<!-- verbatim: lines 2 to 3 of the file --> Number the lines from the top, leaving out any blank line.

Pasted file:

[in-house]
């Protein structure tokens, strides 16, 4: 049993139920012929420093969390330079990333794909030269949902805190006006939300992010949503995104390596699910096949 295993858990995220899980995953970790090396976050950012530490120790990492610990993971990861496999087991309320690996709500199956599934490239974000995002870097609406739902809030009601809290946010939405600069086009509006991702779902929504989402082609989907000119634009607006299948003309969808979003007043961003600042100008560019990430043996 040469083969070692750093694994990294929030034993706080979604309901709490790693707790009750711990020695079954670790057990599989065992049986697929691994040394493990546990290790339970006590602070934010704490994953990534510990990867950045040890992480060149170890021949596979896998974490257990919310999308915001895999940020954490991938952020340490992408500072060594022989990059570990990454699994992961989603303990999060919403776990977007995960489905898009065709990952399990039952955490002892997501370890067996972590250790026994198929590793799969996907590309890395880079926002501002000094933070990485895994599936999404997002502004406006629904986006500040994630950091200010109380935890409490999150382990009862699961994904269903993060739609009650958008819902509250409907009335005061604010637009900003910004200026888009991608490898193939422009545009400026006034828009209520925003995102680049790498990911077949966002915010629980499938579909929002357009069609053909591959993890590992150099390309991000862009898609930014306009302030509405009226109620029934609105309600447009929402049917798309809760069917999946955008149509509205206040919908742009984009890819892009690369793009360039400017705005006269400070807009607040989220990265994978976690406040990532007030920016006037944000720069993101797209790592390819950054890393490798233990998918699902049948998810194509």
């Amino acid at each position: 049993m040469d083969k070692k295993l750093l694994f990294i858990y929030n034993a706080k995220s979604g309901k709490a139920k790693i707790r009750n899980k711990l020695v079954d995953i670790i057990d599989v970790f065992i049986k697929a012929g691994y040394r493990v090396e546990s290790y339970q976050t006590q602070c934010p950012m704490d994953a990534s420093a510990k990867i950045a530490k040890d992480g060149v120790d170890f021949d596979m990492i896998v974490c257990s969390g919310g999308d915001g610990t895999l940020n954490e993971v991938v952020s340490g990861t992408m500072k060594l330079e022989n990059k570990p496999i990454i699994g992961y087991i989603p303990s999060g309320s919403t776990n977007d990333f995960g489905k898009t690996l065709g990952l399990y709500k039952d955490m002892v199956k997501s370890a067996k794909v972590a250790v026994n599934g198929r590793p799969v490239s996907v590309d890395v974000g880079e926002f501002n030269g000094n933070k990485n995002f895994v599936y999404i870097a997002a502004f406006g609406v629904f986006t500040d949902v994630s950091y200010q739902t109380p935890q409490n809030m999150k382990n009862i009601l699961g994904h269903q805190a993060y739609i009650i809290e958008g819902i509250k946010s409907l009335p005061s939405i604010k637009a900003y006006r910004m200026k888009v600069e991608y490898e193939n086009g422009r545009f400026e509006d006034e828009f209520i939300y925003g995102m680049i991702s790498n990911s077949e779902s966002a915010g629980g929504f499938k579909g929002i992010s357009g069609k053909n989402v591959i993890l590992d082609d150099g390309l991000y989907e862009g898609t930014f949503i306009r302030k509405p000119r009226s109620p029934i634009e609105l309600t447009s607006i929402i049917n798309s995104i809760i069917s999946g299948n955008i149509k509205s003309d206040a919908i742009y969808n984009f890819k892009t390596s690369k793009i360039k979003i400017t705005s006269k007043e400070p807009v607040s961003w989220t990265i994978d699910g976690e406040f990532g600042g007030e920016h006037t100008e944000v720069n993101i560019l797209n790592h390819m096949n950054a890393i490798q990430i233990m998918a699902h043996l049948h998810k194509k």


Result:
């Protein structure tokens, strides 16, 4: 049993139920012929420093969390330079990333794909030269949902805190006006939300992010949503995104390596699910096949 295993858990995220899980995953970790090396976050950012530490120790990492610990993971990861496999087991309320690996709500199956599934490239974000995002870097609406739902809030009601809290946010939405600069086009509006991702779902929504989402082609989907000119634009607006299948003309969808979003007043961003600042100008560019990430043996 040469083969070692750093694994990294929030034993706080979604309901709490790693707790009750711990020695079954670790057990599989065992049986697929691994040394493990546990290790339970006590602070934010704490994953990534510990990867950045040890992480060149170890021949596979896998974490257990919310999308915001895999940020954490991938952020340490992408500072060594022989990059570990990454699994992961989603303990999060919403776990977007995960489905898009065709990952399990039952955490002892997501370890067996972590250790026994198929590793799969996907590309890395880079926002501002000094933070990485895994599936999404997002502004406006629904986006500040994630950091200010109380935890409490999150382990009862699961994904269903993060739609009650958008819902509250409907009335005061604010637009900003910004200026888009991608490898193939422009545009400026006034828009209520925003995102680049790498990911077949966002915010629980499938579909929002357009069609053909591959993890590992150099390309991000862009898609930014306009302030509405009226109620029934609105309600447009929402049917798309809760069917999946955008149509509205206040919908742009984009890819892009690369793009360039400017705005006269400070807009607040989220990265994978976690406040990532007030920016006037944000720069993101797209790592390819950054890393490798233990998918699902049948998810194509």
């Amino acid at each position: 049993m040469d083969k070692k295993l750093l694994f990294i858990y929030n034993a706080k995220s979604g309901k709490a139920k790693i707790r009750n899980k711990l020695v079954d995953i670790i057990d599989v970790f065992i049986k697929a012929g691994y040394r493990v090396e546990s290790y339970q976050t006590q602070c934010p950012m704490d994953a990534s420093a510990k990867i950045a530490k040890d992480g060149v120790d170890f021949d596979m990492i896998v974490c257990s969390g919310g999308d915001g610990t895999l940020n954490e993971v991938v952020s340490g990861t992408m500072k060594l330079e022989n990059k570990p496999i990454i699994g992961y087991i989603p303990s999060g309320s919403t776990n977007d990333f995960g489905k898009t690996l065709g990952l399990y709500k039952d955490m002892v199956k997501s370890a067996k794909v972590a250790v026994n599934g198929r590793p799969v490239s996907v590309d890395v974000g880079e926002f501002n030269g000094n933070k990485n995002f895994v599936y999404i870097a997002a502004f406006g609406v629904f986006t500040d949902v994630s950091y200010q739902t109380p935890q409490n809030m999150k382990n009862i009601l699961g994904h269903q805190a993060y739609i009650i809290e958008g819902i509250k946010s409907l009335p005061s939405i604010k637009a900003y006006r910004m200026k888009v600069e991608y490898e193939n086009g422009r545009f400026e509006d006034e828009f209520i939300y925003g995102m680049i991702s790498n990911s077949e779902s966002a915010g629980g929504f499938k579909g929002i992010s357009g069609k053909n989402v591959i993890l590992d082609d150099g390309l991000y989907e862009g898609t930014f949503i306009r302030k509405p000119r009226s109620p029934i634009e609105l309600t447009s607006i929402i049917n798309s995104i809760i069917s999946g299948n955008i149509k509205s003309d206040a919908i742009y969808n984009f890819k892009t390596s690369k793009i360039k979003i400017t705005s006269k007043e400070p807009v607040s961003w989220t990265i994978d699910g976690e406040f990532g600042g007030e920016h006037t100008e944000v720069n993101i560019l797209n790592h390819m096949n950054a890393i490798q990430i233990m998918a699902h043996l049948h998810k194509k």